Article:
So you say, what is gained from following these seemly silly and torturous rules? Well, discipline. The idea is to suffer a past habit into extinction. To use the results of the habit to reverse itself. For desire is not as permanent as habit. So even though I crave less now, it is not yet a habit; that which is habit is consumption of more. Hence the materialistic habit can reform once the current desire of living with less is satisfied. But if satisfaction of present desire for less is treated in such a way that it is fueled and propelled, it could advance into a habit in of itself, thus extinguishing and replacing its opposite. Here is an example: a few days ago, I was finally able to let go of one of my oldest and favorite high-tops. First I had to make sure that it was really worn through and ripe for the garbage. And when it passed examination, I was able to dispose of it. The feeling was beautiful. Owing one less pair of shoes brought me an incredibly good feeling. Moreover, there is no desire to replace it, just a hunger for the next moment when I can let another thing go. Thus letting the emptying happen gradually is a more enjoyable process,  in letting go of both possession and habit. Two birds, one stone.

wishing you well,

Thursday, February 16, 2017

Winter Diary: One at Table For Two

The spirit of the new year still a young robust cheer within, I found myself walking by a favorite place to eat––a bit overpriced and all, but because eating there is a once/twice a year event, I don’t complain––and I did not pause for thoughts, I went in, sat at a table for two and waited to be served. This is a big deal to me! You see, I have been shy about seating alone at a table for two for eons. Whenever I think to do it I chicken out; killing the urge with a string of silly excuses.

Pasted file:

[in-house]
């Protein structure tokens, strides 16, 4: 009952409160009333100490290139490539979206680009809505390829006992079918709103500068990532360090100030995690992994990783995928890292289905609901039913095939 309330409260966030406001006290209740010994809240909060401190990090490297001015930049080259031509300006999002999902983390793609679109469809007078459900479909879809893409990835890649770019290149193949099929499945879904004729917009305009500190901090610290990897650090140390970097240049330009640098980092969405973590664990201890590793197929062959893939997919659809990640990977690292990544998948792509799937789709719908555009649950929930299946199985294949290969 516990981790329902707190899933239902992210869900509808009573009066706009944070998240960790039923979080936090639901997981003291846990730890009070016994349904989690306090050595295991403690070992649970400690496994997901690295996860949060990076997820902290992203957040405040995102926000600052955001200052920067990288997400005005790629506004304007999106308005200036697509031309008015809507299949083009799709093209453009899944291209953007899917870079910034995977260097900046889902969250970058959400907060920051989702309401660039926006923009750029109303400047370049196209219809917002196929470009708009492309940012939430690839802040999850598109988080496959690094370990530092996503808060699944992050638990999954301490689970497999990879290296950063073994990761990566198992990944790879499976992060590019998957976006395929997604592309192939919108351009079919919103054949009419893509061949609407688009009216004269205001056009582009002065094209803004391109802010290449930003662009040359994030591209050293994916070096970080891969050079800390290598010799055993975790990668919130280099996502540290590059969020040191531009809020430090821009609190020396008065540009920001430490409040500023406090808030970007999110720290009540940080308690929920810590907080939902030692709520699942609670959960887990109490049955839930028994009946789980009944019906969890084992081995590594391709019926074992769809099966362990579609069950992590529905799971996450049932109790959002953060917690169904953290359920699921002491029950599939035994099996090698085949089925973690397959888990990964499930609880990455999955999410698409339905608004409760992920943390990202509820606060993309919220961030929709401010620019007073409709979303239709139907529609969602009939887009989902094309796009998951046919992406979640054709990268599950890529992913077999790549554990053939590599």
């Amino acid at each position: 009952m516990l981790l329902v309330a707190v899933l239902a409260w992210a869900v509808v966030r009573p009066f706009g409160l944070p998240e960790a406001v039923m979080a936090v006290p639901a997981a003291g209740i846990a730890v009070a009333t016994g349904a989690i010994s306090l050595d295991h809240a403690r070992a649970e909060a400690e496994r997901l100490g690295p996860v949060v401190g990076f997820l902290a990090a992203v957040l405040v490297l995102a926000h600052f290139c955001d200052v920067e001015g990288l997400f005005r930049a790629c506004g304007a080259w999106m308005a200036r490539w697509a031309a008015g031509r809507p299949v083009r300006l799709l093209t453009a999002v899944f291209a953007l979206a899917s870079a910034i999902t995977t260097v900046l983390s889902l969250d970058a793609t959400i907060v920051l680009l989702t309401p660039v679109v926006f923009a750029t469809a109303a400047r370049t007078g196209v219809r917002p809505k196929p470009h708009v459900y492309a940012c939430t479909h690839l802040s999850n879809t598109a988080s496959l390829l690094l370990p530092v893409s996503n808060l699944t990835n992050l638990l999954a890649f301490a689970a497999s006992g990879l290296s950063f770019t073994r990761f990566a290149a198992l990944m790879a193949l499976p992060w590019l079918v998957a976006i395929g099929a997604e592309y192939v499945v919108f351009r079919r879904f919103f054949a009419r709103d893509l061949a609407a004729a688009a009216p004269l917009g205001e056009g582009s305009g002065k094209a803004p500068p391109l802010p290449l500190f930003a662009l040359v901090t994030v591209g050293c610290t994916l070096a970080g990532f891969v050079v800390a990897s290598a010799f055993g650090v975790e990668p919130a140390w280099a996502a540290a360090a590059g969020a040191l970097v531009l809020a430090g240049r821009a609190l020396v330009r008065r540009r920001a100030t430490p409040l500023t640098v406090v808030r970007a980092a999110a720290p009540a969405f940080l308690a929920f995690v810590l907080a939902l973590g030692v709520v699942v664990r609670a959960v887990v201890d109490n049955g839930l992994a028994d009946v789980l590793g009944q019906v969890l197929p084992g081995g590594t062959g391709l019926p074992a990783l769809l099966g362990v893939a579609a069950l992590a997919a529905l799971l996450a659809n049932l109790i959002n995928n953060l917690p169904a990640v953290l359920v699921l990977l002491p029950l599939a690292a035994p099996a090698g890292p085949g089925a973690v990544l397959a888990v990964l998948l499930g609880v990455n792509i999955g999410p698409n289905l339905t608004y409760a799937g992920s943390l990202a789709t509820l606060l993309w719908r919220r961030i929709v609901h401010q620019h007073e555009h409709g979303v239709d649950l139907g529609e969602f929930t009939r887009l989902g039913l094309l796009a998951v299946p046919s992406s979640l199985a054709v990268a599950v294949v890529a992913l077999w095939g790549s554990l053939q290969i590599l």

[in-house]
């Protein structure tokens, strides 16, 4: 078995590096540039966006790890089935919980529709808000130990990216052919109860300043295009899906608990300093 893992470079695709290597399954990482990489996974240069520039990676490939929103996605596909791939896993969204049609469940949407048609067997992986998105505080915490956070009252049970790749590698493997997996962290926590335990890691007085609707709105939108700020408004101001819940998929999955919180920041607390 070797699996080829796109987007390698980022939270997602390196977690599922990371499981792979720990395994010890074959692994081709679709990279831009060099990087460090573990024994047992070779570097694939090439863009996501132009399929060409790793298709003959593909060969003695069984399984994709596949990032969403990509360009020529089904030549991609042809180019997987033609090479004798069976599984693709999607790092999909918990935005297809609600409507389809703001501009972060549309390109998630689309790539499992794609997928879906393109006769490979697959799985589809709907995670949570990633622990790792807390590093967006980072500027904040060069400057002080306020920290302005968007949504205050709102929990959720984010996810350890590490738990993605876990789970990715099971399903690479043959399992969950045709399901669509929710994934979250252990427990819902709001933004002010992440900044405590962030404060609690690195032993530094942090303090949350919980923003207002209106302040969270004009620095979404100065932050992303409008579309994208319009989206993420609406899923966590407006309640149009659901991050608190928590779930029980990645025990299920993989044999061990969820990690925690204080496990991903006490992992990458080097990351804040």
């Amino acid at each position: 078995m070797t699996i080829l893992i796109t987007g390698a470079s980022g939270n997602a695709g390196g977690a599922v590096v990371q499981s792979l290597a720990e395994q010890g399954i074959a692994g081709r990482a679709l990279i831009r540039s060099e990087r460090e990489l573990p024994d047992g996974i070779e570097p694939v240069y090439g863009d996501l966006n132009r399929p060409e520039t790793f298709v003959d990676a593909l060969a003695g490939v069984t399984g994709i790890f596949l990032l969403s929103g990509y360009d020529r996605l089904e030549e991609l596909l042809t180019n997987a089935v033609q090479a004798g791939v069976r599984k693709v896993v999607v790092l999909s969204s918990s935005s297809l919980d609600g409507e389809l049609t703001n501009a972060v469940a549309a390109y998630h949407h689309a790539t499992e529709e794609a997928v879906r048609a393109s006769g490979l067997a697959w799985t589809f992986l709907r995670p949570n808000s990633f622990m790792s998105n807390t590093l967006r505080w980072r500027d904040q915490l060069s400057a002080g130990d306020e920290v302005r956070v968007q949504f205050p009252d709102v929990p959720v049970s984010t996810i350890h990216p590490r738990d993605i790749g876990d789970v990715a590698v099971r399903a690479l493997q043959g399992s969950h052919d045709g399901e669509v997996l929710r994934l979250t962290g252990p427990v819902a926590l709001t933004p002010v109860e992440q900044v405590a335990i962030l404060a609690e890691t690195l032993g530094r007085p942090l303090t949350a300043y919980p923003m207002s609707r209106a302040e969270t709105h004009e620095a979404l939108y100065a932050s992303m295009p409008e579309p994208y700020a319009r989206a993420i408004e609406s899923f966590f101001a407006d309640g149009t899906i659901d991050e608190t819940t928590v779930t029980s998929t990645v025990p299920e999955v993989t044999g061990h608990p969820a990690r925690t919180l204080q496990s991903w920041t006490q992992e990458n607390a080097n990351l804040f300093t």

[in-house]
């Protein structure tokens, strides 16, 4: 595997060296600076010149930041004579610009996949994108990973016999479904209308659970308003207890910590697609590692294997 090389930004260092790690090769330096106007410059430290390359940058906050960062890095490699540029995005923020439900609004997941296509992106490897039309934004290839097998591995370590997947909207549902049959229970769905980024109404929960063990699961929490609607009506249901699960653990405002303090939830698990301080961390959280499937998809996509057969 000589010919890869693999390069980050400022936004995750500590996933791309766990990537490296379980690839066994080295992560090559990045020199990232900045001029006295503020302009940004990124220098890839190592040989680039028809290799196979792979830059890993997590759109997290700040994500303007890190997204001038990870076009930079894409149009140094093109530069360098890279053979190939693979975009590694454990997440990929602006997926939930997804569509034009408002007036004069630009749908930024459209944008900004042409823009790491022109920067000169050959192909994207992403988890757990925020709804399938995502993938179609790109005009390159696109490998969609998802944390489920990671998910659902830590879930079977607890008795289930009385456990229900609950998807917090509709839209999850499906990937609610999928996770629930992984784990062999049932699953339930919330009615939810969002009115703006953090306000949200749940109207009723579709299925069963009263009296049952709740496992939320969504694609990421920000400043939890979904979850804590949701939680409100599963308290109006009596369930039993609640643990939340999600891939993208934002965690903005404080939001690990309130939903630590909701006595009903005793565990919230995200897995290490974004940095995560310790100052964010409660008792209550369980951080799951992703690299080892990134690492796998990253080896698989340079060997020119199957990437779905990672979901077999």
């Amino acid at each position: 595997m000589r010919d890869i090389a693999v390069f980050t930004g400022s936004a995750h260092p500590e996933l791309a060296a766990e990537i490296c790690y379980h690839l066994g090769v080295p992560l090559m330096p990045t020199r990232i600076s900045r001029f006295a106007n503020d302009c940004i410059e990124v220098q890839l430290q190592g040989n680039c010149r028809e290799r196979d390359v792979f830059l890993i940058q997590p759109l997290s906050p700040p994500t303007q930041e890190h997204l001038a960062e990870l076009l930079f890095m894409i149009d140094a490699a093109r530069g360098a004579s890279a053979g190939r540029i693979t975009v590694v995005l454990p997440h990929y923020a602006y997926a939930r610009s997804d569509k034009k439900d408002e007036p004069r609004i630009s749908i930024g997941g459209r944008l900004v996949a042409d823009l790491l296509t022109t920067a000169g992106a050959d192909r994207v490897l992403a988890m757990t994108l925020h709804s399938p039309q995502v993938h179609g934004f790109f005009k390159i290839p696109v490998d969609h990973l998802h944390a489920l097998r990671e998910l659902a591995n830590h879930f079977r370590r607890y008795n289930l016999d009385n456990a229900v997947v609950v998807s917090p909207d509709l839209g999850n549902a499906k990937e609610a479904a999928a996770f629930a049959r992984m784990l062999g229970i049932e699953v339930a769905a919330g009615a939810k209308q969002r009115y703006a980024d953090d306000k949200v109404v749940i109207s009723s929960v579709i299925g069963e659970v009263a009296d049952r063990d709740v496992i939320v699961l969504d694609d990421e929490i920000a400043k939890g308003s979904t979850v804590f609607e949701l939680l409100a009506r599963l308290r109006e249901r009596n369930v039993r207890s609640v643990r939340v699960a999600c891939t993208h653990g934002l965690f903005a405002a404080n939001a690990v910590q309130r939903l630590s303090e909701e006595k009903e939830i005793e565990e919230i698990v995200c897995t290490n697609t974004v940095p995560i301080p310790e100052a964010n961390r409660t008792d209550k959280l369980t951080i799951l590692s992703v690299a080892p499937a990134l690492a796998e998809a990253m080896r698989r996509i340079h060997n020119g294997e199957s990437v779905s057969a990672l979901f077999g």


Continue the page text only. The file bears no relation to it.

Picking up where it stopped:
Of course, once the whole thing started feeling real I begun to tremble like a leaf; I could not decide if I should keep my eyes mostly to my shoes or the table. Eventually I started to look around only to realize that no one gave a farting cow––and even if they did so what? When my food came, I ate very slowly with an obvious trembling hand. It all felt like a good laugh.

At one point, when I was almost done eating, a little queue of groups of two and more started to form closer to the door, and behind where I sat.  Their stare fed me a need to hurry, but disobeying the feeling, I kept my slow pace. >:)

When it was all over and I poured out onto the street, on shaky legs, I felt so cool and the air felt so fresh. My steps were light and I flew all the way home.


Tuesday, February 14, 2017

Let Everything Happen by Rainer Maria Rilke

Let Everything Happen

God speaks to each of us as he makes us,
then walks with us silently out of the night.

These are the words we dimly hear:

You, sent out beyond your recall,
go to the limits of your longing.
Embody me.

Flare up like flame
and make big shadows I can move in.

Let everything happen to you: beauty and terror.
Just keep going. No feeling is final.
Don’t let yourself lose me.